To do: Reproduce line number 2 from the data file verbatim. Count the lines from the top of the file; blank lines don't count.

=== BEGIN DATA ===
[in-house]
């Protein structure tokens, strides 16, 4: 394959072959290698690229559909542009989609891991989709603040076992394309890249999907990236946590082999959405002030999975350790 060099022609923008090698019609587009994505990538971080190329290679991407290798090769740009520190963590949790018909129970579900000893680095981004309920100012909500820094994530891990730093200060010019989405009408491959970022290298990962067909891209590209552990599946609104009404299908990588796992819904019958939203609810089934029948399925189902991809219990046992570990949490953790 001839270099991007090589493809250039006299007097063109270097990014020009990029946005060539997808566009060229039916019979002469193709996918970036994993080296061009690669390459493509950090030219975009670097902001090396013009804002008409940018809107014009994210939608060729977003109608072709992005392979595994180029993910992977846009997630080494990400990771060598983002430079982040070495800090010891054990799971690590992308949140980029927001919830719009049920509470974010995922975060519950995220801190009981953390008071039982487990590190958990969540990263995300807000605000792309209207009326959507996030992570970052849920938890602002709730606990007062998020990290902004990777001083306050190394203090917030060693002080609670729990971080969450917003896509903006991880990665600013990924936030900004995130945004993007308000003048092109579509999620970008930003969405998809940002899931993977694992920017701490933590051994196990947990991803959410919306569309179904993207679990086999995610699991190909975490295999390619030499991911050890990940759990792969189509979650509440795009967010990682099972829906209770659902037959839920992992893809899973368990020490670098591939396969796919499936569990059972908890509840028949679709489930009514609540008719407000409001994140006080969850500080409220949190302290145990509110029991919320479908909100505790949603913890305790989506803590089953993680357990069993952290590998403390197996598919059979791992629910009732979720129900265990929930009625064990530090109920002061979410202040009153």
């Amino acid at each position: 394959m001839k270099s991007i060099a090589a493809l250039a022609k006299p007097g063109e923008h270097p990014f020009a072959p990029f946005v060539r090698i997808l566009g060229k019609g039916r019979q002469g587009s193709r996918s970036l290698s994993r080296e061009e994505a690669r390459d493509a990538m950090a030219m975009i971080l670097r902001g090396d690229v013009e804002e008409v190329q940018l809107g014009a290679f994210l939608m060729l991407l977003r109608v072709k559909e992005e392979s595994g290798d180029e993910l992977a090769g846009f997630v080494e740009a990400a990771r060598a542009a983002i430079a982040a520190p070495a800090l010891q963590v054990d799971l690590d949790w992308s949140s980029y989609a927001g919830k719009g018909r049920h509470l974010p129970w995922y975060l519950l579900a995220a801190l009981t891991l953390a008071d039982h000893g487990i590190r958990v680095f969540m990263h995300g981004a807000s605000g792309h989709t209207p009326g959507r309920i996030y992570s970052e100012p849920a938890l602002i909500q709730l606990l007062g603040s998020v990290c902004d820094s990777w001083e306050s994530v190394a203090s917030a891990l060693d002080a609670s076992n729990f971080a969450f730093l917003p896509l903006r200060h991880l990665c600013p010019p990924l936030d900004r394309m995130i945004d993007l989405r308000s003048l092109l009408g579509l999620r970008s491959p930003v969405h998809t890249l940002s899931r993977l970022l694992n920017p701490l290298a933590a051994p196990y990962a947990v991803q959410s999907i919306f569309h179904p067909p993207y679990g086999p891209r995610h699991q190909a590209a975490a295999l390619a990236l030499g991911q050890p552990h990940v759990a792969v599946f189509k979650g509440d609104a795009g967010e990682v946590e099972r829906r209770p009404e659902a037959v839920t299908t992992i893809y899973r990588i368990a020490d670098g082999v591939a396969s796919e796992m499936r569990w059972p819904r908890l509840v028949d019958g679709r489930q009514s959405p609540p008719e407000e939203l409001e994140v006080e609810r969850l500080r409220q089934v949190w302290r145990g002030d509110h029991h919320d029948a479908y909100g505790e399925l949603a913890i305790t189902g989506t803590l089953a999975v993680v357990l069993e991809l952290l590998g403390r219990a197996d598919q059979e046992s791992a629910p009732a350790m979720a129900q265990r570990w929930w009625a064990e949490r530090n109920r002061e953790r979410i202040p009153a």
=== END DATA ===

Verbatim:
């Protein structure tokens, strides 16, 4: 394959072959290698690229559909542009989609891991989709603040076992394309890249999907990236946590082999959405002030999975350790 060099022609923008090698019609587009994505990538971080190329290679991407290798090769740009520190963590949790018909129970579900000893680095981004309920100012909500820094994530891990730093200060010019989405009408491959970022290298990962067909891209590209552990599946609104009404299908990588796992819904019958939203609810089934029948399925189902991809219990046992570990949490953790 001839270099991007090589493809250039006299007097063109270097990014020009990029946005060539997808566009060229039916019979002469193709996918970036994993080296061009690669390459493509950090030219975009670097902001090396013009804002008409940018809107014009994210939608060729977003109608072709992005392979595994180029993910992977846009997630080494990400990771060598983002430079982040070495800090010891054990799971690590992308949140980029927001919830719009049920509470974010995922975060519950995220801190009981953390008071039982487990590190958990969540990263995300807000605000792309209207009326959507996030992570970052849920938890602002709730606990007062998020990290902004990777001083306050190394203090917030060693002080609670729990971080969450917003896509903006991880990665600013990924936030900004995130945004993007308000003048092109579509999620970008930003969405998809940002899931993977694992920017701490933590051994196990947990991803959410919306569309179904993207679990086999995610699991190909975490295999390619030499991911050890990940759990792969189509979650509440795009967010990682099972829906209770659902037959839920992992893809899973368990020490670098591939396969796919499936569990059972908890509840028949679709489930009514609540008719407000409001994140006080969850500080409220949190302290145990509110029991919320479908909100505790949603913890305790989506803590089953993680357990069993952290590998403390197996598919059979791992629910009732979720129900265990929930009625064990530090109920002061979410202040009153």